Is Your Job Making You Feel More Anxious And Depressed?

In an ideal world, having a job is something that must make us feel self-realized, worthy and valuable to those that we’re serving and our own self, but the fact is that we’re not living in an ideal world and we must fight for the things we care and wish to have in life.

Another fact to consider is that most people don’t like what they’re doing but need to do it because the bills, student loans, the mortgage or whatever kind of debt they have, need to be paid monthly and without the paycheck from their job, they will have a hard time keeping up with everything.

Why Your Job Could Make You More Depressed
  • The reason number one is not feeling motivated to do what you’re doing in it and as I’ve already said this is because you’re not doing what you love.
  • It’s not meaningful and/or relevant to the kind of person you are and the kind of things you want to achieve in life.
  • There isn’t a happy environment inside the company and among your coworkers.
  • A bad management, meaning that you don’t have a clear set of objectives or don’t know exactly what the company expects from you.
  • There are stressful tasks to do every day, like dealing with angry customers and having patience while showing a smile each time.

There are more reasons but I’ve found that most of them can relate to these core 4 reasons on why people get more depressed inside their jobs.

Compare some of the reasons that you can relate in your job and find out what are the core reasons present in your own situation, that way you’ll have a better understanding on how you can address it and create a more compelling strategy to fight it.

How You Can Make Your Job A More Pleasant Endeavor

Your job and your depression

I have to be honest with you, I cannot claim that my strategy will work with 100% accuracy to all situations and all people, but if what I’m about to share doesn’t make you feel a lot better when you are at it, then at least it will make your job a more bearable experience.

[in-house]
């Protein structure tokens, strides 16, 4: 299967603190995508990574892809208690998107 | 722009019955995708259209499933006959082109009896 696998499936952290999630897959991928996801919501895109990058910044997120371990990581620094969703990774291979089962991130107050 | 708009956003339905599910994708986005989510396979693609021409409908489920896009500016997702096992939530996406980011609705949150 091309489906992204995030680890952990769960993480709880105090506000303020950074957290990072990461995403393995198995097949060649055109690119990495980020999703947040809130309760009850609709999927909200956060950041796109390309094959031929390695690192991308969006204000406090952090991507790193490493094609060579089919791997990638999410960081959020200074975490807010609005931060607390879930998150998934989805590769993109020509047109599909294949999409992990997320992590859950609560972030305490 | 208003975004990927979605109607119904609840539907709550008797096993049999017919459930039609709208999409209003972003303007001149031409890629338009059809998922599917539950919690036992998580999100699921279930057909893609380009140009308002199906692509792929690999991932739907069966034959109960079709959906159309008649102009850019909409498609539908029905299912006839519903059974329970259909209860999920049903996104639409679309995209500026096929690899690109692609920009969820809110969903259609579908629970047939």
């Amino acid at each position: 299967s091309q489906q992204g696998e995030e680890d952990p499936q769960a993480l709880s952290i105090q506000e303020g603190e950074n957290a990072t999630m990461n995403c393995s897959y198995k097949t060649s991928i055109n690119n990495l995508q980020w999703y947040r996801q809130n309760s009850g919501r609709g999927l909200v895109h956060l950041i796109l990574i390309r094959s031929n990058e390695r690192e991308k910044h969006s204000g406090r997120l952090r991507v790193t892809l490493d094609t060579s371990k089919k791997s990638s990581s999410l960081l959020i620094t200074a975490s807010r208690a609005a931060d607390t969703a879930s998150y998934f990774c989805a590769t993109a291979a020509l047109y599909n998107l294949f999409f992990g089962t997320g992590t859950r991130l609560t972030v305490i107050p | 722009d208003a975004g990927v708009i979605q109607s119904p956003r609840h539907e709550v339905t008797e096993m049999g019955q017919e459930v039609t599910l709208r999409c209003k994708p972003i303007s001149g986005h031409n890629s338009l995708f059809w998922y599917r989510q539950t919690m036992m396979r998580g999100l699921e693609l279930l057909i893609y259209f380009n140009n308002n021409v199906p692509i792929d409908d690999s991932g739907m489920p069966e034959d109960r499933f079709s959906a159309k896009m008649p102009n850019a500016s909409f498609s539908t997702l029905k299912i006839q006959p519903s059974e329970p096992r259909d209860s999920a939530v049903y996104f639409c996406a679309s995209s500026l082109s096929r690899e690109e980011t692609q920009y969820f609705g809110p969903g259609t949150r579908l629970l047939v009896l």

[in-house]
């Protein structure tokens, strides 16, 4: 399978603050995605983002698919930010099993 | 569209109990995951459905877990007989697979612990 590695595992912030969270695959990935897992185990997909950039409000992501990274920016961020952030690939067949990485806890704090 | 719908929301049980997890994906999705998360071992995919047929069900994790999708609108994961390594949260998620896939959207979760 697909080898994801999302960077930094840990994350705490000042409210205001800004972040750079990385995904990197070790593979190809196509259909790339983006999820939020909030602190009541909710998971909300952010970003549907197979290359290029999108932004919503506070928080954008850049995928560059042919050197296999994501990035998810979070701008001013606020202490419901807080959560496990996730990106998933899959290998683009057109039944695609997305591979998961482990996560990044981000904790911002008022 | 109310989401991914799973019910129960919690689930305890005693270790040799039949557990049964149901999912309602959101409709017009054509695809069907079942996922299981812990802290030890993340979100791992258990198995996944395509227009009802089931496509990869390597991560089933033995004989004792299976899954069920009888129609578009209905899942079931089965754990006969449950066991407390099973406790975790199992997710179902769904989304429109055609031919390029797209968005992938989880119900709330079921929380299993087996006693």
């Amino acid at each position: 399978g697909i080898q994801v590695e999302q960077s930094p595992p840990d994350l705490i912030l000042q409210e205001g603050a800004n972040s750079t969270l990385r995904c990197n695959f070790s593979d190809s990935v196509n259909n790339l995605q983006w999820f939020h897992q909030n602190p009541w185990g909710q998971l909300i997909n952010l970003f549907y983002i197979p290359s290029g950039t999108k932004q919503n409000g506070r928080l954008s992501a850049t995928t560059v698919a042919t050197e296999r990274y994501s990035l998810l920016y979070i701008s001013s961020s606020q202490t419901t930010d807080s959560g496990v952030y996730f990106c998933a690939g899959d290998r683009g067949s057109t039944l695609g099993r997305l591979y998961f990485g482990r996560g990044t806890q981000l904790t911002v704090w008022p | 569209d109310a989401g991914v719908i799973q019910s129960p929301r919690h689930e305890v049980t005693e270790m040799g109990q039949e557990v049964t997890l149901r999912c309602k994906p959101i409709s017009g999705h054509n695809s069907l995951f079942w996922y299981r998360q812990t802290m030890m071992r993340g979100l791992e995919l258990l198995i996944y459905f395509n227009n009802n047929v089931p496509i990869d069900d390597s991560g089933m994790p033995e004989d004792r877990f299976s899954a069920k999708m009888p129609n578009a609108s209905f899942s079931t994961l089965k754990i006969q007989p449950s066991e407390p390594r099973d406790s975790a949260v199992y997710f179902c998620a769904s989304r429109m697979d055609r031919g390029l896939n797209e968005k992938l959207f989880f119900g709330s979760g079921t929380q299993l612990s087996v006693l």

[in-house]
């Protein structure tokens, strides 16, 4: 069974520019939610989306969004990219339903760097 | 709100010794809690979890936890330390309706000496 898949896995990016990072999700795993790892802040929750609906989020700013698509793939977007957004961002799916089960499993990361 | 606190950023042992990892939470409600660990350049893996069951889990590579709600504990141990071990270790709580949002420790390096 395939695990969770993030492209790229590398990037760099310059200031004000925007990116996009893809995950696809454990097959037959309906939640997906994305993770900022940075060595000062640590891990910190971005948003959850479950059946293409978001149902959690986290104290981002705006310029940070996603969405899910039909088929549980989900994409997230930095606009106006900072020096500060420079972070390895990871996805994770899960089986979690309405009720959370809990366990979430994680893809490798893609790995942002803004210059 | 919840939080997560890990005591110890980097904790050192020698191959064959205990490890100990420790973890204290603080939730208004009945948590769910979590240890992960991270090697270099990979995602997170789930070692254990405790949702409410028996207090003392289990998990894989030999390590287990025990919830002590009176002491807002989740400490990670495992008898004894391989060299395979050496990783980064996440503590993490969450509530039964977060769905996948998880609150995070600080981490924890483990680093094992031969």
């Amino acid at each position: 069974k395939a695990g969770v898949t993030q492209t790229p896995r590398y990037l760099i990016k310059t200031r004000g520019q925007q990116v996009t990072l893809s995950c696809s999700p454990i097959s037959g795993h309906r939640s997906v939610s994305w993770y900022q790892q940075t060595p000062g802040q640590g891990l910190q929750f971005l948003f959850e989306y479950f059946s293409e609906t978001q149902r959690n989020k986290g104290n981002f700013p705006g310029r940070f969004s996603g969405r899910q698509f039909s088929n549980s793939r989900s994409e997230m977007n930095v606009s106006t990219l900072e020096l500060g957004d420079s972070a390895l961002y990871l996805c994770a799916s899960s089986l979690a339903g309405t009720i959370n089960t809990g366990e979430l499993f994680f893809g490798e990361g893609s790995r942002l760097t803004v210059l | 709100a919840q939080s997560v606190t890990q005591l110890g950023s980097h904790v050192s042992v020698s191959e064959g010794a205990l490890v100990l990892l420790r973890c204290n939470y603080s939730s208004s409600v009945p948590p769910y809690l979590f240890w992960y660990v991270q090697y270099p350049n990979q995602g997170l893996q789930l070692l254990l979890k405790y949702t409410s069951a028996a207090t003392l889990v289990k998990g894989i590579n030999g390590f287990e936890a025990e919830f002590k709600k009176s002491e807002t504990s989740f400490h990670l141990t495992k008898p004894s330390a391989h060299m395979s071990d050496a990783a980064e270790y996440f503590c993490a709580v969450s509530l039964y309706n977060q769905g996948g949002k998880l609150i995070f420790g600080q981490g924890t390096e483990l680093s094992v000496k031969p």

What is really awesome about this one is that this tip will come in handy if you put it into practice regardless of the reasons you may have. The tip is to think you’re making one of the most important and fulfilling works on the planet. 

I’ll show you what I mean with an example.

Let’s say that if you’re a plumber the usual job definition you would have is something like;

Maintaining, repairing and installing pipes that works with the water distribution, heating, and cooling for residential buildings.

And now with the reframe of the job description of a plumber to be one of the most important jobs on the planet your job definition should sound something like;

Making sure that life and health are distributed to families in their residence by installing, fixing, and maintaining the pipes that works in their buildings.

With which one do you think you as a plumber will feel more motivated, important and even less depressed about doing your job?

PS: I’ve learned this by reading and watching videos about motivation and business from an entrepreneur, meaning that I cannot say this tactic is completely mine. And sorry for not having the actual source but at least you can grasp the idea here from me.

Conclusion

My conclusion will be pretty simple and short. If you’re doing the best you can at one of the most fulfilling jobs, there’s no coworker, angry customer, difficult task or bossy boss that can make you feel depressed, anxious or bad at all about the way you’re making money.

2 thoughts on “Is Your Job Making You Feel More Anxious And Depressed?”

  1. Love this post!

    This was me a few years ago, feeling stuck and motivated in a job I hated with bad co-workers and an even worse boss… It took a lot of courage and resilence to be able to rise above their negativity and move on, but I am so glad I did.

    1. It truly takes a lot of resilience to do it, but I’m glad to hear you did it back then!
      That’s exactly what I want to help people achieve by changing the way they look at their jobs.

Leave a Reply

Your email address will not be published. Required fields are marked *